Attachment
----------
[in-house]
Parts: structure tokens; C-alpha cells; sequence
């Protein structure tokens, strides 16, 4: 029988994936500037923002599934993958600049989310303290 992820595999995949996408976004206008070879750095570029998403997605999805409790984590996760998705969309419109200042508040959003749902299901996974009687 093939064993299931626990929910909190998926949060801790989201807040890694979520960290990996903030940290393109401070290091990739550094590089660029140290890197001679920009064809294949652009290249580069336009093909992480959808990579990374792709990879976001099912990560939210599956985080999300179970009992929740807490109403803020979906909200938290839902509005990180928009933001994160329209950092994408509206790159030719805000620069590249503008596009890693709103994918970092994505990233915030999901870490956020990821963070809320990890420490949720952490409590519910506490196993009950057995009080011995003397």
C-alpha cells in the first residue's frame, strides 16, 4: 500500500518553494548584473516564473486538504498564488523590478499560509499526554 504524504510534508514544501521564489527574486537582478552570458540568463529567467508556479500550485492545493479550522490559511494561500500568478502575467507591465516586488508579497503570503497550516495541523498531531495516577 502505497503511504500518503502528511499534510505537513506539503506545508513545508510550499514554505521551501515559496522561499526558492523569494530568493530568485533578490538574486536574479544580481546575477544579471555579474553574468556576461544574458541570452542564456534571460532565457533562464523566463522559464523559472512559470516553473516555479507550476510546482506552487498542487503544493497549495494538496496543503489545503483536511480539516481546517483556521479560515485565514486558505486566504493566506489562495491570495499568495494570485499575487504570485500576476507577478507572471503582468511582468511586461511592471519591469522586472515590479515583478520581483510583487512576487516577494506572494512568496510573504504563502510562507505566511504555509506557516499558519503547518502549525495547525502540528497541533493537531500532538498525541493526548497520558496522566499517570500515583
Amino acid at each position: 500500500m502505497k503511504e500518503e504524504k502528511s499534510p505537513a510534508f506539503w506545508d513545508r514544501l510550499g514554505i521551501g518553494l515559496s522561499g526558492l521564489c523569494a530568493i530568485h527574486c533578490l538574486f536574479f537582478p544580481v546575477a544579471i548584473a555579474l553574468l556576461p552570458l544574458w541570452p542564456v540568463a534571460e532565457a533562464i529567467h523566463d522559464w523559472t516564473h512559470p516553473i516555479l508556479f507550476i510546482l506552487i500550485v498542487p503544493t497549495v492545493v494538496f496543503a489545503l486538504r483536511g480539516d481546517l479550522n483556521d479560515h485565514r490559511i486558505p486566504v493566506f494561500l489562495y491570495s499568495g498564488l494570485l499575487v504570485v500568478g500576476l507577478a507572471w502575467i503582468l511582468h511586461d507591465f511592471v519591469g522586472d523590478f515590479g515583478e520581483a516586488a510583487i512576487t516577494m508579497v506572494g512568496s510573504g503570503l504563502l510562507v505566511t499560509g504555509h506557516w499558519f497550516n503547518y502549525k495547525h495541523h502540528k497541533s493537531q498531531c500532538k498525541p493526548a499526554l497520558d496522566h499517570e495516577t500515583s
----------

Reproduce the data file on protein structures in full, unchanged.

[in-house]
Parts: structure tokens; C-alpha cells; sequence
């Protein structure tokens, strides 16, 4: 029988994936500037923002599934993958600049989310303290 992820595999995949996408976004206008070879750095570029998403997605999805409790984590996760998705969309419109200042508040959003749902299901996974009687 093939064993299931626990929910909190998926949060801790989201807040890694979520960290990996903030940290393109401070290091990739550094590089660029140290890197001679920009064809294949652009290249580069336009093909992480959808990579990374792709990879976001099912990560939210599956985080999300179970009992929740807490109403803020979906909200938290839902509005990180928009933001994160329209950092994408509206790159030719805000620069590249503008596009890693709103994918970092994505990233915030999901870490956020990821963070809320990890420490949720952490409590519910506490196993009950057995009080011995003397």
C-alpha cells in the first residue's frame, strides 16, 4: 500500500518553494548584473516564473486538504498564488523590478499560509499526554 504524504510534508514544501521564489527574486537582478552570458540568463529567467508556479500550485492545493479550522490559511494561500500568478502575467507591465516586488508579497503570503497550516495541523498531531495516577 502505497503511504500518503502528511499534510505537513506539503506545508513545508510550499514554505521551501515559496522561499526558492523569494530568493530568485533578490538574486536574479544580481546575477544579471555579474553574468556576461544574458541570452542564456534571460532565457533562464523566463522559464523559472512559470516553473516555479507550476510546482506552487498542487503544493497549495494538496496543503489545503483536511480539516481546517483556521479560515485565514486558505486566504493566506489562495491570495499568495494570485499575487504570485500576476507577478507572471503582468511582468511586461511592471519591469522586472515590479515583478520581483510583487512576487516577494506572494512568496510573504504563502510562507505566511504555509506557516499558519503547518502549525495547525502540528497541533493537531500532538498525541493526548497520558496522566499517570500515583
Amino acid at each position: 500500500m502505497k503511504e500518503e504524504k502528511s499534510p505537513a510534508f506539503w506545508d513545508r514544501l510550499g514554505i521551501g518553494l515559496s522561499g526558492l521564489c523569494a530568493i530568485h527574486c533578490l538574486f536574479f537582478p544580481v546575477a544579471i548584473a555579474l553574468l556576461p552570458l544574458w541570452p542564456v540568463a534571460e532565457a533562464i529567467h523566463d522559464w523559472t516564473h512559470p516553473i516555479l508556479f507550476i510546482l506552487i500550485v498542487p503544493t497549495v492545493v494538496f496543503a489545503l486538504r483536511g480539516d481546517l479550522n483556521d479560515h485565514r490559511i486558505p486566504v493566506f494561500l489562495y491570495s499568495g498564488l494570485l499575487v504570485v500568478g500576476l507577478a507572471w502575467i503582468l511582468h511586461d507591465f511592471v519591469g522586472d523590478f515590479g515583478e520581483a516586488a510583487i512576487t516577494m508579497v506572494g512568496s510573504g503570503l504563502l510562507v505566511t499560509g504555509h506557516w499558519f497550516n503547518y502549525k495547525h495541523h502540528k497541533s493537531q498531531c500532538k498525541p493526548a499526554l497520558d496522566h499517570e495516577t500515583s